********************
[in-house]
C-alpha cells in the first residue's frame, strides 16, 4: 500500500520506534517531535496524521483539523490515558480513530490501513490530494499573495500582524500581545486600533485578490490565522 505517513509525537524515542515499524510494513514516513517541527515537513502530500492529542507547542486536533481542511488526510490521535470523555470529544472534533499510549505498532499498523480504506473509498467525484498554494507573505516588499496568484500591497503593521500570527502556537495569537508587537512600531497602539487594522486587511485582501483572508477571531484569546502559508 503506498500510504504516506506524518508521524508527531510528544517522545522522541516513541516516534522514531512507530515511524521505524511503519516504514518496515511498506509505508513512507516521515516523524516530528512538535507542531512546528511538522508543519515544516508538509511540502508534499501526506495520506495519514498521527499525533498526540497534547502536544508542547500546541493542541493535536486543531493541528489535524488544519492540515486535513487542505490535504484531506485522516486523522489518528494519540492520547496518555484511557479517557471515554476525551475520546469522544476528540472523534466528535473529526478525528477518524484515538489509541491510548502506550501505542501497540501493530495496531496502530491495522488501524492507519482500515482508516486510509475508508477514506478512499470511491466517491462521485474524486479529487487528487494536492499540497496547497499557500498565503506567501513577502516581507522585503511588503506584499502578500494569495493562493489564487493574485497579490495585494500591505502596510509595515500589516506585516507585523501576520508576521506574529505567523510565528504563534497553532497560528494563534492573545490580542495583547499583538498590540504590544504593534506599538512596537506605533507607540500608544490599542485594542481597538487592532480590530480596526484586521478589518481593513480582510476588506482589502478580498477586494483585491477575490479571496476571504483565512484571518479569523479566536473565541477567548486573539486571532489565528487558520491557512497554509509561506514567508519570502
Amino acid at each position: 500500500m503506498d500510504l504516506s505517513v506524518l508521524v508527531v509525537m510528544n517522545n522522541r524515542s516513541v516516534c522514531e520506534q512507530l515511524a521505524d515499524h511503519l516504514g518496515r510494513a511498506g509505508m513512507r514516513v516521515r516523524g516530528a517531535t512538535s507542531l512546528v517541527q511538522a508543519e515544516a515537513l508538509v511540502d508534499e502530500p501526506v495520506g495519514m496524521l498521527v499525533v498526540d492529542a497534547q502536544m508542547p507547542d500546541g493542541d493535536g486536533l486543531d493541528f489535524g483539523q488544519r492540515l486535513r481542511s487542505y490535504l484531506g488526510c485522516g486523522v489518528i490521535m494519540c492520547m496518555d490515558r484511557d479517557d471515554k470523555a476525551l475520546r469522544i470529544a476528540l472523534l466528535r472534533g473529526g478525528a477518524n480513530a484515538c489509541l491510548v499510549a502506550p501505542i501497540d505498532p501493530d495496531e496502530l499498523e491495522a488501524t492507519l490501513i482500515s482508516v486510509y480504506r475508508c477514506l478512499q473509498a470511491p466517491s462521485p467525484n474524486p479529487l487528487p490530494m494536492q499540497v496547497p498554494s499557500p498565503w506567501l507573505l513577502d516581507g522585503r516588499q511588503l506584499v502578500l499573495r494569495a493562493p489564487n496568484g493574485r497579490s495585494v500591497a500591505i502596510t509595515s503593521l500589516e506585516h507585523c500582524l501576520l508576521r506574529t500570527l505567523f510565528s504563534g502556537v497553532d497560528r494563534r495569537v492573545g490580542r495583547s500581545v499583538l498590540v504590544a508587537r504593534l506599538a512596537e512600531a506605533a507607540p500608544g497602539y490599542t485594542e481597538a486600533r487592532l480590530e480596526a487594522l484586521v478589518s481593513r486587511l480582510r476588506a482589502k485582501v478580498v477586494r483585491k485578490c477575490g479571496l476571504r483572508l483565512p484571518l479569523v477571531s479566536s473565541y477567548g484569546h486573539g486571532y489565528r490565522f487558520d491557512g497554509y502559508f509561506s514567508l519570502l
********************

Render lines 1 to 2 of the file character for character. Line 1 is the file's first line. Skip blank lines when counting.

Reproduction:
[in-house]
C-alpha cells in the first residue's frame, strides 16, 4: 500500500520506534517531535496524521483539523490515558480513530490501513490530494499573495500582524500581545486600533485578490490565522 505517513509525537524515542515499524510494513514516513517541527515537513502530500492529542507547542486536533481542511488526510490521535470523555470529544472534533499510549505498532499498523480504506473509498467525484498554494507573505516588499496568484500591497503593521500570527502556537495569537508587537512600531497602539487594522486587511485582501483572508477571531484569546502559508 503506498500510504504516506506524518508521524508527531510528544517522545522522541516513541516516534522514531512507530515511524521505524511503519516504514518496515511498506509505508513512507516521515516523524516530528512538535507542531512546528511538522508543519515544516508538509511540502508534499501526506495520506495519514498521527499525533498526540497534547502536544508542547500546541493542541493535536486543531493541528489535524488544519492540515486535513487542505490535504484531506485522516486523522489518528494519540492520547496518555484511557479517557471515554476525551475520546469522544476528540472523534466528535473529526478525528477518524484515538489509541491510548502506550501505542501497540501493530495496531496502530491495522488501524492507519482500515482508516486510509475508508477514506478512499470511491466517491462521485474524486479529487487528487494536492499540497496547497499557500498565503506567501513577502516581507522585503511588503506584499502578500494569495493562493489564487493574485497579490495585494500591505502596510509595515500589516506585516507585523501576520508576521506574529505567523510565528504563534497553532497560528494563534492573545490580542495583547499583538498590540504590544504593534506599538512596537506605533507607540500608544490599542485594542481597538487592532480590530480596526484586521478589518481593513480582510476588506482589502478580498477586494483585491477575490479571496476571504483565512484571518479569523479566536473565541477567548486573539486571532489565528487558520491557512497554509509561506514567508519570502